Adventureland (video game)

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Adventureland Cover.png
Developer(s) Adventure International
Publisher(s) Adventure International
Designer(s) Scott Adams
Platform(s) TRS-80, Apple II series, Atari 8-bit, TI-99/4A, Commodore PET, Commodore 64, IBM-PC, Commodore VIC-20, ZX Spectrum, BBC Micro, Acorn Electron, Dragon 32/64, Exidy Sorcerer
Release date(s) 1978
Genre(s) Interactive Fiction

Adventureland is an early, formative work of interactive fiction. It was written by Scott Adams, and was not only the first text adventure game to be commercially published and sold for the then-new home computers, but was the first commercially available adventure game of any kind for use on the systems.[1] Adventureland is a very characteristic, fantasy adventure, and the first in a series of twelve adventure games from Adams, and his company, Adventure International.[2]


Gameplay involves moving between the various locations found within the game, collecting found objects (and often subsequently using them, generally in another location), and the solving of puzzles.

The game commands take the form of either simple, two-word, verb/noun phrases, such as "Climb Tree," or one-word commands, such as those used for player character movement, including north, south, east, west, up, and down. Although the game has a vocabulary of about 120 words,[3] the parser only recognised the first three letters.[3] This meant that the parser occasionally identified a word incorrectly, but also that commands could be truncated, for example "lig lam" would be interpreted as "light lamp."

In order to complete the game, the player has to collect the thirteen lost artifacts: A statue of Paul Bunyan's blue ox, Babe, the jeweled fruit, the golden fish, a dragon's egg, a golden net, a magic carpet, a diamond necklace, a diamond bracelet, a pot of rubies, the "royal honey", a crown, a magic mirror, and a "firestone."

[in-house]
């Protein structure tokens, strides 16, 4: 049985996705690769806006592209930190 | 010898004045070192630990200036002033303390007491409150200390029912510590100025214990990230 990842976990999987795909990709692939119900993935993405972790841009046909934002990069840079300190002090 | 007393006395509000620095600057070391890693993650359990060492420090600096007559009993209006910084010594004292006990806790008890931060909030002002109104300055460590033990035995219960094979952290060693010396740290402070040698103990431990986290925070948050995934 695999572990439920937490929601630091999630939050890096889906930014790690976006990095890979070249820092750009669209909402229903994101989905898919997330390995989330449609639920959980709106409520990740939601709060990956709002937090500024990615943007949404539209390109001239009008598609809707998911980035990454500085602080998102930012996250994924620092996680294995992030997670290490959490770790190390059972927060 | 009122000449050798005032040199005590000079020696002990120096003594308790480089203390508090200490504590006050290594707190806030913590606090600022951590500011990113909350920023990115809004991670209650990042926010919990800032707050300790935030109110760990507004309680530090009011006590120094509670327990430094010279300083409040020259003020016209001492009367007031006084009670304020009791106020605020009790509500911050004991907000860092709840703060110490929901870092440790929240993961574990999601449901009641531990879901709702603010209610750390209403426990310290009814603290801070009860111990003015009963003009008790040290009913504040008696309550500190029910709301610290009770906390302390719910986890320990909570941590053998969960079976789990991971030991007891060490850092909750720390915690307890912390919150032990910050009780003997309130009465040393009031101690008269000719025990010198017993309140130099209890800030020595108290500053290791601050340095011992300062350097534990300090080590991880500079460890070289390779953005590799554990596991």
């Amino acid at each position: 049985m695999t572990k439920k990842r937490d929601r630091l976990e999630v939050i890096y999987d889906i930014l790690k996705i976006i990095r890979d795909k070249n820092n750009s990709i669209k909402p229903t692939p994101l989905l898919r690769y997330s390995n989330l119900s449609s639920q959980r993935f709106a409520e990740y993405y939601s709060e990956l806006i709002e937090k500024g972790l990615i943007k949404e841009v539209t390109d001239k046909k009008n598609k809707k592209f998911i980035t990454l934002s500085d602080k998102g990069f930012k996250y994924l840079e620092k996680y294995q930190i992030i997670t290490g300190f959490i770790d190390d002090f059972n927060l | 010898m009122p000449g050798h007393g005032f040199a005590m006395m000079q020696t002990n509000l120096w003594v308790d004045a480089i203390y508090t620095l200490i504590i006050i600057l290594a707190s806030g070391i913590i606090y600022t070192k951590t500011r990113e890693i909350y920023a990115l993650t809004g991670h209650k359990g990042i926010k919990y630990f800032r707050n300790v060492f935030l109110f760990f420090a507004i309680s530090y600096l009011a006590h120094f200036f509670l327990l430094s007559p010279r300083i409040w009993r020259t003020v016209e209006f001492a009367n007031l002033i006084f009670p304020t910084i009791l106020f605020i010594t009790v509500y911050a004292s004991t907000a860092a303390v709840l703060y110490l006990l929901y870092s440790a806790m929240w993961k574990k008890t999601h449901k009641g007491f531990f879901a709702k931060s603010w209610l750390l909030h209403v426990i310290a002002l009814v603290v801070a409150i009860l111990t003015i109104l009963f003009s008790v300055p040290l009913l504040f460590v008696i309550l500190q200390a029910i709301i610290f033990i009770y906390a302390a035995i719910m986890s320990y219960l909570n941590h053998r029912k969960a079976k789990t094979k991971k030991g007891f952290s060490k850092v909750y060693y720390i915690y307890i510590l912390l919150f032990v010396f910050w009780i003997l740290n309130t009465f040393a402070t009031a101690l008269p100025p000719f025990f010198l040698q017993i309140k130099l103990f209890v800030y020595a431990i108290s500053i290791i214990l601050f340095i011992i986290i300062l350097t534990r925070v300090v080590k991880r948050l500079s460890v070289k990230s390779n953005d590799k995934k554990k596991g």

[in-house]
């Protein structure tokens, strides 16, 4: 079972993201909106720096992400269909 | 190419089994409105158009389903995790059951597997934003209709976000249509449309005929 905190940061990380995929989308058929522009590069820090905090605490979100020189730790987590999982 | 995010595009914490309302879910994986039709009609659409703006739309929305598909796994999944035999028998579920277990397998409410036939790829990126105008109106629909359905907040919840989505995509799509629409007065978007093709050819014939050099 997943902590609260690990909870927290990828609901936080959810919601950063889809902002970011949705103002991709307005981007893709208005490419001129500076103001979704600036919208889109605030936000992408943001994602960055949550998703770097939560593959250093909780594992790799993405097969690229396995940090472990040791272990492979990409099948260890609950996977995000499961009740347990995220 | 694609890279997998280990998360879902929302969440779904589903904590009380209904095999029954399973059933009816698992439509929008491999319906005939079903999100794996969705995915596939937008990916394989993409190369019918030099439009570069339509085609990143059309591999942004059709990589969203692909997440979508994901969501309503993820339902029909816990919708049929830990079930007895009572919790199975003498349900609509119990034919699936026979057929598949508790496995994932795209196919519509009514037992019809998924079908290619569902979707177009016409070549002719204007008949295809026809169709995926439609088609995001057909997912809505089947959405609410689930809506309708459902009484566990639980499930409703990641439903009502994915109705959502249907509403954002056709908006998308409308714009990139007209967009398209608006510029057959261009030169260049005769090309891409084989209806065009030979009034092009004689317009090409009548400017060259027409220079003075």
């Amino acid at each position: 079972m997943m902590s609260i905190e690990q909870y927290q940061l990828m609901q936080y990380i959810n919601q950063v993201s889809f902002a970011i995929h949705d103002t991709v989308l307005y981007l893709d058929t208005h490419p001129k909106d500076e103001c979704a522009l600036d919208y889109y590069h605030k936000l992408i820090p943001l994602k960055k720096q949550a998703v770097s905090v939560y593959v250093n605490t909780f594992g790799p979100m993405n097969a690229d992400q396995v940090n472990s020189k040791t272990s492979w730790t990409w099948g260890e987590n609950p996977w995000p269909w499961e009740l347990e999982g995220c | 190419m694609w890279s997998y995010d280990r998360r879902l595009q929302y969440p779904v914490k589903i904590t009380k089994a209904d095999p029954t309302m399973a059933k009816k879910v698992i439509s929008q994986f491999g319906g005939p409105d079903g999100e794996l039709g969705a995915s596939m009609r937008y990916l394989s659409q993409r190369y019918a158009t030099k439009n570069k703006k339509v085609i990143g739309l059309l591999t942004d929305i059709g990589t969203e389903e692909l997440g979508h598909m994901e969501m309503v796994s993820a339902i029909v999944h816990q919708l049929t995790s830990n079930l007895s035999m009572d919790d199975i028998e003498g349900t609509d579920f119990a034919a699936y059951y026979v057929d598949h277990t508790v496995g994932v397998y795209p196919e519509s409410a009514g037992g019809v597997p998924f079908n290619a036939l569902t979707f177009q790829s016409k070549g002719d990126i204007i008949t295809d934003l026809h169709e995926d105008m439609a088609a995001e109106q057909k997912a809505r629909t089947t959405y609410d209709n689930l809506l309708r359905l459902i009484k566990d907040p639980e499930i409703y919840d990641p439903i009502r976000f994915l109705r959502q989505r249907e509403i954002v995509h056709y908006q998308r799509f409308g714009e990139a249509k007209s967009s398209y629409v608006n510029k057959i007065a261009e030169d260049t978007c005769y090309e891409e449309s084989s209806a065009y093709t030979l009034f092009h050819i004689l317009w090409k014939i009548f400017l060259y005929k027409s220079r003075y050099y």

Unlike succeeding adventure games, Adventureland has no story or plot, being just a treasure hunt.

The game was available on a number of platforms, including the Apple II series of computers, and various computers released by Atari, Commodore International, and Texas Instruments. A cut-down, three treasure version entitled 'Adventure 0: Special Sampler' was also made available at a special low price.[4]

In 1982, Adventureland was re-released with graphics, thus enabling the player to view visible representations of the scenery and objects to be found within the game.[5]


Adventureland, Adams' first program, is a slightly scaled-down, machine-language game similar to the “original” Adventure program.[6] The source code for Adventureland was published in SoftSide magazine in 1980[7] and the database format was subsequently used in other interpreters such as Brian Howarth's Mysterious Adventures series.[8]


  1. ^ Griffin, Brad (March–April 1983). "Scott Adams Adventures 1–12". A.N.A.L.O.G. Computing (10). 
  2. ^ "Game Set Interview: Adventure International's Scott Adams", Game Set Watch, July 19th, 2006, retrieved on April 20th, 2009
  3. ^ a b "Great Scott". GamesTM (88). 2009. pp. 152–157. 
  4. ^ 0:Adventureland Demo "Scott Adams Classic Adventures," (retrieved on May 4th, 2009).
  5. ^ "Scott Adams Classic Adventures", Adventureland, retrieved April 20th, 2009
  6. ^ Herro, Mark (October 1980). "The Electric Eye". The Dragon (42): 42–43. 
  7. ^ Adams, Scott (July 1980). "Adventureland". SoftSide. p. 36. Retrieved 13 April 2015. 
  8. ^ Graham, Nelson (2001). The Inform Designer's Manual (PDF). Dan Sanderson. p. 358. ISBN 0-9713119-0-0. 

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